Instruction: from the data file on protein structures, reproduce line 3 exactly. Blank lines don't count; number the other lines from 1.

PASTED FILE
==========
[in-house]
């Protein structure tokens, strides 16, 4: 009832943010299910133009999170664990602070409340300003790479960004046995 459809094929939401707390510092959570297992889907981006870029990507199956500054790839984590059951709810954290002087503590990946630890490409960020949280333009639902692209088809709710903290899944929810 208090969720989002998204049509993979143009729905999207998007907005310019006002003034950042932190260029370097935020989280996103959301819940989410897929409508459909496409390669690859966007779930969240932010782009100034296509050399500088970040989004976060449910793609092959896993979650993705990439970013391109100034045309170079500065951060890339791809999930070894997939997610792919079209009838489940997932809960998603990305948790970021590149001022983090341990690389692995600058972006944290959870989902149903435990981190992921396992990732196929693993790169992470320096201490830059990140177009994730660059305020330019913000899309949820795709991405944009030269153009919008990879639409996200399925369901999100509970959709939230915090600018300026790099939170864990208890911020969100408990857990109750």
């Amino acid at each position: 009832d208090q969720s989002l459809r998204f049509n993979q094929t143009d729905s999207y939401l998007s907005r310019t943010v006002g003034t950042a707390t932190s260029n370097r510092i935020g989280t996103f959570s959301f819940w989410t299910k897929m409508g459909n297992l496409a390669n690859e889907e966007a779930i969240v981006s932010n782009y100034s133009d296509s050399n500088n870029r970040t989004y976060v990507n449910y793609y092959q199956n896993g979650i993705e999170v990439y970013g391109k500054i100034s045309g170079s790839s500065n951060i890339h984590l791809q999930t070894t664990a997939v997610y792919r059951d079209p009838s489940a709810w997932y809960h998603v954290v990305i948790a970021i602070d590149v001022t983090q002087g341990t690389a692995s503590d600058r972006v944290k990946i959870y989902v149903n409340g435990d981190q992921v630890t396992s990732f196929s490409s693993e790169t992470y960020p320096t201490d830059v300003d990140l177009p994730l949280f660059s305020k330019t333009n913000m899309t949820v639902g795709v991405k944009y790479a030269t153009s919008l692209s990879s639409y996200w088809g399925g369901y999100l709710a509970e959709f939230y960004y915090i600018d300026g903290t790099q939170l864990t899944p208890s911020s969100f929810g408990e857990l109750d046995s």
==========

């Amino acid at each position: 009832d208090q969720s989002l459809r998204f049509n993979q094929t143009d729905s999207y939401l998007s907005r310019t943010v006002g003034t950042a707390t932190s260029n370097r510092i935020g989280t996103f959570s959301f819940w989410t299910k897929m409508g459909n297992l496409a390669n690859e889907e966007a779930i969240v981006s932010n782009y100034s133009d296509s050399n500088n870029r970040t989004y976060v990507n449910y793609y092959q199956n896993g979650i993705e999170v990439y970013g391109k500054i100034s045309g170079s790839s500065n951060i890339h984590l791809q999930t070894t664990a997939v997610y792919r059951d079209p009838s489940a709810w997932y809960h998603v954290v990305i948790a970021i602070d590149v001022t983090q002087g341990t690389a692995s503590d600058r972006v944290k990946i959870y989902v149903n409340g435990d981190q992921v630890t396992s990732f196929s490409s693993e790169t992470y960020p320096t201490d830059v300003d990140l177009p994730l949280f660059s305020k330019t333009n913000m899309t949820v639902g795709v991405k944009y790479a030269t153009s919008l692209s990879s639409y996200w088809g399925g369901y999100l709710a509970e959709f939230y960004y915090i600018d300026g903290t790099q939170l864990t899944p208890s911020s969100f929810g408990e857990l109750d046995s």